4 C
March 4, 2021

A chair and a photo stand in for Liu Xiaobo at Nobel peace prize ceremony

It was not a special chair. Like the six others next to it on the dais in the cavernous central assembly room of Oslo’s city hall, its frame was of plain varnished hardwood and its fabric of powder blue, white cross-stitches picking out a delicate pattern of flowers and stars and, across the back, three swans flying against a snowy sky, The Guardian reported. Unlike its neighbours, though, which held the solid, smartly turned-out forms of the chairman and members of the Norwegian Nobel committee, it stayed empty. For the first time since 1936, the Nobel peace prize could not be presented today either to its laureate or, as the prize rules require, to a close relative. “No medal or diploma will be presented today,” the committee’s chairman, Thorbjorn Jagland, began, opening a simple ceremony of music and readings during which the 1,000-strong audience of diplomats, dissidents-in-exile and Norway’s great and good several times climbed to their feet in prolonged applause. “But this fact alone shows that the award was necessary and appropriate. We congratulate Liu Xiaobo on this year’s peace prize.” Nominated for his “long and nonviolent struggle for fundamental human rights in China”, Liu, a 54-year-old critic and writer, is serving an 11-year prison sentence for inciting subversion after coauthoring Charter 08, an appeal for democratic reform. His wife, Liu Xia, has been under house arrest since the award was announced last month.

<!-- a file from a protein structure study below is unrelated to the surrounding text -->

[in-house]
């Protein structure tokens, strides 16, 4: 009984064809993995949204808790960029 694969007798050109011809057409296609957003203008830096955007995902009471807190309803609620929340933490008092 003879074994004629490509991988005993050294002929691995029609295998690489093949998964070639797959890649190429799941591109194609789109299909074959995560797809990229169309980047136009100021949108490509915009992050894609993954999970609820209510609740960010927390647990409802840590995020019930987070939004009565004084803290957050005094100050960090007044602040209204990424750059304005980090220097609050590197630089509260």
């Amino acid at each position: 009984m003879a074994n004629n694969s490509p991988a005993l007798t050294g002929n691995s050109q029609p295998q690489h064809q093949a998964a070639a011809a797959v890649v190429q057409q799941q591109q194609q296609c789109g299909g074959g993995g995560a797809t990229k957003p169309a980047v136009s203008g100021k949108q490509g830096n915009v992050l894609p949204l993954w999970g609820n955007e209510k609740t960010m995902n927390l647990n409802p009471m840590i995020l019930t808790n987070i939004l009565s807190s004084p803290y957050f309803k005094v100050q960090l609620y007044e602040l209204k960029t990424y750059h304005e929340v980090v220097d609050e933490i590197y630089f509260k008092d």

Despite China’s fury at the decision, which it branded an insult to the peace prize, and warnings of “consequences” for nations that attended, some 50 of the 65 embassies in Oslo were represented.
Romania was represented at the level of ambassador, the foreign ministry informed.

Related posts

15th anniversary of the Republic of Kazakhstan’s Constitution


12 dead at Afghanistan protest over NATO raid

Nine O' Clock

Nuclear accident in Japan got Europe astir